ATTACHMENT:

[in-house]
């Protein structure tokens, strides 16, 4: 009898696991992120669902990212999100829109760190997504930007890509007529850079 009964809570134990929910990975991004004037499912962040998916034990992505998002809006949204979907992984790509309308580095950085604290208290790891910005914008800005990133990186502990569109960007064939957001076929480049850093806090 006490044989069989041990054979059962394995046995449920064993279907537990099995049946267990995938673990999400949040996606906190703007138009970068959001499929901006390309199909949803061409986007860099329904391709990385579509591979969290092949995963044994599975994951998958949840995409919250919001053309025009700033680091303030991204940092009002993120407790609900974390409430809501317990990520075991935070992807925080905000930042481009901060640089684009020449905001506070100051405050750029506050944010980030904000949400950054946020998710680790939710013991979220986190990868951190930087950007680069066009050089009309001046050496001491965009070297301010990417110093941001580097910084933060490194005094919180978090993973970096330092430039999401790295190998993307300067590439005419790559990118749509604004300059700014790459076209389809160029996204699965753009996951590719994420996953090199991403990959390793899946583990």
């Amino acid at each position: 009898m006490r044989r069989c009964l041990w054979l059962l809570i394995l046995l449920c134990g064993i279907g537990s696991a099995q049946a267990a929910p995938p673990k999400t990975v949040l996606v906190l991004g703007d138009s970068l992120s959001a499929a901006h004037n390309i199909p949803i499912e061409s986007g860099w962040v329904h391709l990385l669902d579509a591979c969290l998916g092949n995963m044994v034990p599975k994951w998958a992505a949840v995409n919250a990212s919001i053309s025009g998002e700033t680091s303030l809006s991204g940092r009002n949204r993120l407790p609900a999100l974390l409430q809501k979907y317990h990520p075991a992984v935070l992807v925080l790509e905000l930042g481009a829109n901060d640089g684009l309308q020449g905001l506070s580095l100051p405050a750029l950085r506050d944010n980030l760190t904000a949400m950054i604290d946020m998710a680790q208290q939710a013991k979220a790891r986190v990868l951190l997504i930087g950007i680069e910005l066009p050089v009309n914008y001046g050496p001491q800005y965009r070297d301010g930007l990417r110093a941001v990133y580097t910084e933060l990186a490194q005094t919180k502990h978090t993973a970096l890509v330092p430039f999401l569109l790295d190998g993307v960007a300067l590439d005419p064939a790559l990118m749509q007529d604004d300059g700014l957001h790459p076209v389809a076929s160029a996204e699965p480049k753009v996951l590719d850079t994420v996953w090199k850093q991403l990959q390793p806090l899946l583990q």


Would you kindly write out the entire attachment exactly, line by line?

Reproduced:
[in-house]
């Protein structure tokens, strides 16, 4: 009898696991992120669902990212999100829109760190997504930007890509007529850079 009964809570134990929910990975991004004037499912962040998916034990992505998002809006949204979907992984790509309308580095950085604290208290790891910005914008800005990133990186502990569109960007064939957001076929480049850093806090 006490044989069989041990054979059962394995046995449920064993279907537990099995049946267990995938673990999400949040996606906190703007138009970068959001499929901006390309199909949803061409986007860099329904391709990385579509591979969290092949995963044994599975994951998958949840995409919250919001053309025009700033680091303030991204940092009002993120407790609900974390409430809501317990990520075991935070992807925080905000930042481009901060640089684009020449905001506070100051405050750029506050944010980030904000949400950054946020998710680790939710013991979220986190990868951190930087950007680069066009050089009309001046050496001491965009070297301010990417110093941001580097910084933060490194005094919180978090993973970096330092430039999401790295190998993307300067590439005419790559990118749509604004300059700014790459076209389809160029996204699965753009996951590719994420996953090199991403990959390793899946583990």
């Amino acid at each position: 009898m006490r044989r069989c009964l041990w054979l059962l809570i394995l046995l449920c134990g064993i279907g537990s696991a099995q049946a267990a929910p995938p673990k999400t990975v949040l996606v906190l991004g703007d138009s970068l992120s959001a499929a901006h004037n390309i199909p949803i499912e061409s986007g860099w962040v329904h391709l990385l669902d579509a591979c969290l998916g092949n995963m044994v034990p599975k994951w998958a992505a949840v995409n919250a990212s919001i053309s025009g998002e700033t680091s303030l809006s991204g940092r009002n949204r993120l407790p609900a999100l974390l409430q809501k979907y317990h990520p075991a992984v935070l992807v925080l790509e905000l930042g481009a829109n901060d640089g684009l309308q020449g905001l506070s580095l100051p405050a750029l950085r506050d944010n980030l760190t904000a949400m950054i604290d946020m998710a680790q208290q939710a013991k979220a790891r986190v990868l951190l997504i930087g950007i680069e910005l066009p050089v009309n914008y001046g050496p001491q800005y965009r070297d301010g930007l990417r110093a941001v990133y580097t910084e933060l990186a490194q005094t919180k502990h978090t993973a970096l890509v330092p430039f999401l569109l790295d190998g993307v960007a300067l590439d005419p064939a790559l990118m749509q007529d604004d300059g700014l957001h790459p076209v389809a076929s160029a996204e699965p480049k753009v996951l590719d850079t994420v996953w090199k850093q991403l990959q390793p806090l899946l583990q």